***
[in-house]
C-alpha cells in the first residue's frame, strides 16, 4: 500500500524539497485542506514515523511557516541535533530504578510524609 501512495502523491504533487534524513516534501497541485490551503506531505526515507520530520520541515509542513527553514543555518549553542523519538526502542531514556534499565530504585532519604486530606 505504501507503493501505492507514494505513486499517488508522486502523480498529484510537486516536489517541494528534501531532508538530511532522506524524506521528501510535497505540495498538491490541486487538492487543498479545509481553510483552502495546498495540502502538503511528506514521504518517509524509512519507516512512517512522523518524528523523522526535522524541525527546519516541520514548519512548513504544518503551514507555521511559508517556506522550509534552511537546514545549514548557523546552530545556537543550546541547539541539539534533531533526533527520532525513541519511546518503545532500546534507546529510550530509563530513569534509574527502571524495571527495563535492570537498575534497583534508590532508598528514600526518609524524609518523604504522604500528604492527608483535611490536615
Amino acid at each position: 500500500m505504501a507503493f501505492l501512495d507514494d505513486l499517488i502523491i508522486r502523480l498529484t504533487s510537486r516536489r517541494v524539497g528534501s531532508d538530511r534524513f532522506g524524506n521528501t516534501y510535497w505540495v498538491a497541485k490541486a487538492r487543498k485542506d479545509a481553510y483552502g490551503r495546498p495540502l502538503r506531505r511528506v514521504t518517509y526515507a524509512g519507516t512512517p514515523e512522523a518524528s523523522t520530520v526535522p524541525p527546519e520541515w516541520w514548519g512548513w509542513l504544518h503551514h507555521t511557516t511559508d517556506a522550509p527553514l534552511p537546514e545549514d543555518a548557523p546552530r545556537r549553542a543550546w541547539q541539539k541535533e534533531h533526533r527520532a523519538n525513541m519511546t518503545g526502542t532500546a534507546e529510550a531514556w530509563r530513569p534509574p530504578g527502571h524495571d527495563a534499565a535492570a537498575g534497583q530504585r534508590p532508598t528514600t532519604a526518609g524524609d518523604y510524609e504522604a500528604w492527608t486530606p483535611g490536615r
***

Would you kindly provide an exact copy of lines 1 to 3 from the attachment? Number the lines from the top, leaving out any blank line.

[in-house]
C-alpha cells in the first residue's frame, strides 16, 4: 500500500524539497485542506514515523511557516541535533530504578510524609 501512495502523491504533487534524513516534501497541485490551503506531505526515507520530520520541515509542513527553514543555518549553542523519538526502542531514556534499565530504585532519604486530606 505504501507503493501505492507514494505513486499517488508522486502523480498529484510537486516536489517541494528534501531532508538530511532522506524524506521528501510535497505540495498538491490541486487538492487543498479545509481553510483552502495546498495540502502538503511528506514521504518517509524509512519507516512512517512522523518524528523523522526535522524541525527546519516541520514548519512548513504544518503551514507555521511559508517556506522550509534552511537546514545549514548557523546552530545556537543550546541547539541539539534533531533526533527520532525513541519511546518503545532500546534507546529510550530509563530513569534509574527502571524495571527495563535492570537498575534497583534508590532508598528514600526518609524524609518523604504522604500528604492527608483535611490536615
Amino acid at each position: 500500500m505504501a507503493f501505492l501512495d507514494d505513486l499517488i502523491i508522486r502523480l498529484t504533487s510537486r516536489r517541494v524539497g528534501s531532508d538530511r534524513f532522506g524524506n521528501t516534501y510535497w505540495v498538491a497541485k490541486a487538492r487543498k485542506d479545509a481553510y483552502g490551503r495546498p495540502l502538503r506531505r511528506v514521504t518517509y526515507a524509512g519507516t512512517p514515523e512522523a518524528s523523522t520530520v526535522p524541525p527546519e520541515w516541520w514548519g512548513w509542513l504544518h503551514h507555521t511557516t511559508d517556506a522550509p527553514l534552511p537546514e545549514d543555518a548557523p546552530r545556537r549553542a543550546w541547539q541539539k541535533e534533531h533526533r527520532a523519538n525513541m519511546t518503545g526502542t532500546a534507546e529510550a531514556w530509563r530513569p534509574p530504578g527502571h524495571d527495563a534499565a535492570a537498575g534497583q530504585r534508590p532508598t528514600t532519604a526518609g524524609d518523604y510524609e504522604a500528604w492527608t486530606p483535611g490536615r